Painting Gloria Steinem's portrait for the Ms. Foundation
Gloria Steinem, oil on linen 42 x 30
I created this original oil portrait for the
benefit of the Ms. Foundation and to honor such an amazing champion, not only
of Women’s rights but for all humanity. I painted Gloria wearing her Medal of Freedom given to her by President Obama, her famous silver conch belt and the Ms. Foundation Logo behind her.
Throughout history, the
fields of fine art have unfairly promoted men’s artistic efforts and given
little or token recognition to woman’s art. In today’s world, woman are no
longer hindered in their creative expression due to social restrictions or of
the time demands motherhood and homemaking.
So what accounts for today’s lack of recognition of women artists?
Here is what Wikipedia says about woman in the art world:
female artists have been involved in making art throughout history,
their work often has not been as well acknowledged as that of men. Often
certain media are associated with women artists, such as textile arts. Women's roles in relation to art,
of course, vary in different cultures and communities. Many art forms
considered to be created predominantly by women have been historically
dismissed from the art historical canon as craft, as opposed to fine art. Women artists faced challenges due
to gender biases in the mainstream fine art world. They have often encountered
difficulties in training, travelling and
trading their work, and gaining recognition.”
In his treatise Women
and Art, Karl Scheffler said, "In an Amazonian state, there would be
neither culture, history nor art." He went on to fault women’s inability
to gain spiritual insight. Some male
artists have also degraded their female colleagues. The Impressionist Edgar
Degas, a known male supremacist, saw women as "animals" with an
"absence of all feeling in the presence of art." American artist,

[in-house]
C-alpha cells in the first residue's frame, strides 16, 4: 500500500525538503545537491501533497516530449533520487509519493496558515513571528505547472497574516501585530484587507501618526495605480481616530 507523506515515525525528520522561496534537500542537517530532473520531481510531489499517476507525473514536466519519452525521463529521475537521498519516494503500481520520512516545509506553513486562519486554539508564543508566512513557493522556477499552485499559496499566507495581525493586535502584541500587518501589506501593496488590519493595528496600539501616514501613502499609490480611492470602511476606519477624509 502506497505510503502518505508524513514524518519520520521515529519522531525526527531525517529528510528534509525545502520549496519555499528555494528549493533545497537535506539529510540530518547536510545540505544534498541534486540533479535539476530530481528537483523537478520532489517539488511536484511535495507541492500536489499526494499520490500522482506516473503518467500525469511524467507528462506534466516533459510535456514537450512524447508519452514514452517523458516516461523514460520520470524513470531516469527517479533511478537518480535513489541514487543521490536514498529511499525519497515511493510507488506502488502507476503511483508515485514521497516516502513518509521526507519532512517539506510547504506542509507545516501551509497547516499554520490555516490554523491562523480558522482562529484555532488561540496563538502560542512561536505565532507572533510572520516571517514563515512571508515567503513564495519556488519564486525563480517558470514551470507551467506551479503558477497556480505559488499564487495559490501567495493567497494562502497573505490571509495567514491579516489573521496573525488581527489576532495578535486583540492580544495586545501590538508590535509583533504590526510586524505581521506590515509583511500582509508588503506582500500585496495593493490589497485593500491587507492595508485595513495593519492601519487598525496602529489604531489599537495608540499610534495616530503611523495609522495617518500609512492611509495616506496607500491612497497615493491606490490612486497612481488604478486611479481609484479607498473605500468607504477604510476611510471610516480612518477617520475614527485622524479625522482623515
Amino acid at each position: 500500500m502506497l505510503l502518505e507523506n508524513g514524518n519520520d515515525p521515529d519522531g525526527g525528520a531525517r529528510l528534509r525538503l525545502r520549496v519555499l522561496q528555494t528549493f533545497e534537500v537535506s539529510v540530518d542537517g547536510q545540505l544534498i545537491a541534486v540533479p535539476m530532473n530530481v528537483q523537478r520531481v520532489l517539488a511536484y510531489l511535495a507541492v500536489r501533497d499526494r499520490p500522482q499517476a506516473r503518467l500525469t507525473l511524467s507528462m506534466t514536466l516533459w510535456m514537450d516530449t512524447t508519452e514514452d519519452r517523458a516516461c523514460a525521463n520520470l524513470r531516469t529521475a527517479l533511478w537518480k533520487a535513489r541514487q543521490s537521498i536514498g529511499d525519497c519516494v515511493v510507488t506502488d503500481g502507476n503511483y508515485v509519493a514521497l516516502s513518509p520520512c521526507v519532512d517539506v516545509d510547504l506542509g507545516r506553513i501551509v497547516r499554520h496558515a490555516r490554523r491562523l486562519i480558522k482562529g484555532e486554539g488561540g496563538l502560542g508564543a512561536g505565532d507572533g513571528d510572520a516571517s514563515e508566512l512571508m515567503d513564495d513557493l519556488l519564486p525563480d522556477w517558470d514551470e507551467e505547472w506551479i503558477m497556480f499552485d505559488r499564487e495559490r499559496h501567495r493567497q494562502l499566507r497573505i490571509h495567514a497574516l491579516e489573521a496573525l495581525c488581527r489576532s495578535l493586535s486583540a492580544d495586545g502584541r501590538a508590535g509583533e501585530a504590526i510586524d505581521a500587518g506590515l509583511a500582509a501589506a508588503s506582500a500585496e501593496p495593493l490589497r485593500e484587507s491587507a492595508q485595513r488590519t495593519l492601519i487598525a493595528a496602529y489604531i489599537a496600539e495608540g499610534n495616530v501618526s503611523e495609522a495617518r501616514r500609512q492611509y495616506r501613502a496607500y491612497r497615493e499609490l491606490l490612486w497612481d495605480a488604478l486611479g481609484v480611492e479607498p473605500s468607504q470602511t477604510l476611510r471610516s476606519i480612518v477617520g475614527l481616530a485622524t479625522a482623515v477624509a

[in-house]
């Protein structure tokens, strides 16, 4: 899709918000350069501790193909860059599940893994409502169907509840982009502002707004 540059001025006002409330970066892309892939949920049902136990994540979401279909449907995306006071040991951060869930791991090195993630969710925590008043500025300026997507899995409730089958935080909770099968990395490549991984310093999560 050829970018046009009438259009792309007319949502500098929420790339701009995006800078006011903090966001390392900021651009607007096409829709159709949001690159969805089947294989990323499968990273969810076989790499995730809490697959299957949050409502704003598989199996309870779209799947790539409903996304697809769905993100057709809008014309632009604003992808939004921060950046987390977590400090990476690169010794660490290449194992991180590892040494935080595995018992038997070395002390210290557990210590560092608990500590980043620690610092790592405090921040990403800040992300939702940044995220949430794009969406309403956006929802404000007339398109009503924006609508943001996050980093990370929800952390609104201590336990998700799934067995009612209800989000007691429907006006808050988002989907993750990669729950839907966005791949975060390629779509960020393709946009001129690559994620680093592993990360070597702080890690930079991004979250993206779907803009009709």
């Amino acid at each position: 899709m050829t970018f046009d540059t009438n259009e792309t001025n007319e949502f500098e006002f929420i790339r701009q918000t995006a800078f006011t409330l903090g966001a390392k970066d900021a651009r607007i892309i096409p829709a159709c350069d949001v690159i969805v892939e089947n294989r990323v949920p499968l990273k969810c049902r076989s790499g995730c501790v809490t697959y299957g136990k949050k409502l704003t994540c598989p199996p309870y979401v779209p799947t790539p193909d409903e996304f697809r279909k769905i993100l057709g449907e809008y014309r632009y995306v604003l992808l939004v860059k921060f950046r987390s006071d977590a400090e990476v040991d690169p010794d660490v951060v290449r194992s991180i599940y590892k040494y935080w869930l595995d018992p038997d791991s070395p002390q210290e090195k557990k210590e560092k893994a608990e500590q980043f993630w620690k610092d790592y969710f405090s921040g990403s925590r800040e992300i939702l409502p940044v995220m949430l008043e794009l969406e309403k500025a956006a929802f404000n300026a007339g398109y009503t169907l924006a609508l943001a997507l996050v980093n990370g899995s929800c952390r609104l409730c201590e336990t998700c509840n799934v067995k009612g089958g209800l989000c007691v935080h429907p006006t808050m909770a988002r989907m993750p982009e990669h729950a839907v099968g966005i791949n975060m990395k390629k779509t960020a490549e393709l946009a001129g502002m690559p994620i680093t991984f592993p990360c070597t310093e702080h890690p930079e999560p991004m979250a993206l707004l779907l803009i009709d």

Thomas Hart Benton believed that "an art school is a place for young girls
to pass the time between high school and marriage."
Another excellent example of this discrimination involves the world renown
Sculptress Anna Hyatt Huntington. Despite being a 20th century artist, when she
won first place in a Paris competition for her life-size equestrian statue of
Joan of Arc in 1910, the judges took back the prize when they discovered she
This unfairness is also evident in the higher levels of
professional oil portraiture. It is usually the men, that arrange for the most important and expensive
high profile portrait commissions. In fact, if you search the best portrait
painters, you will find only men listed. The galleries, portrait brokers, and historians
contribute to this ongoing bias.
Woman portrait artists have a very special and unique gift to
give to portraiture. We are not so encumbered by egos but instead evoke a
genuine care and sensitivity to the human spirit. These are very important and necessary
attributes for fine traditional portraiture. As a professional portrait artist
for nearly 30 years I have found what makes a beautiful timeless portrait is
truth, love and the faithful giving of the artist’s spirit totally onto the
The more goodness and love the artist
feels from within and projects out onto the canvas the more the portrait flows,
capturing the spirit of the individual. Creating portraits and art is not only
an important cultural need but it is truly spiritual…a devotion to faith and
love and truth.
It is long overdue for women to finally be recognized and treated
fairly inthe art
world. As artists, womenhave much to contribute, especially in today’s
unsettled and uncompassionate world.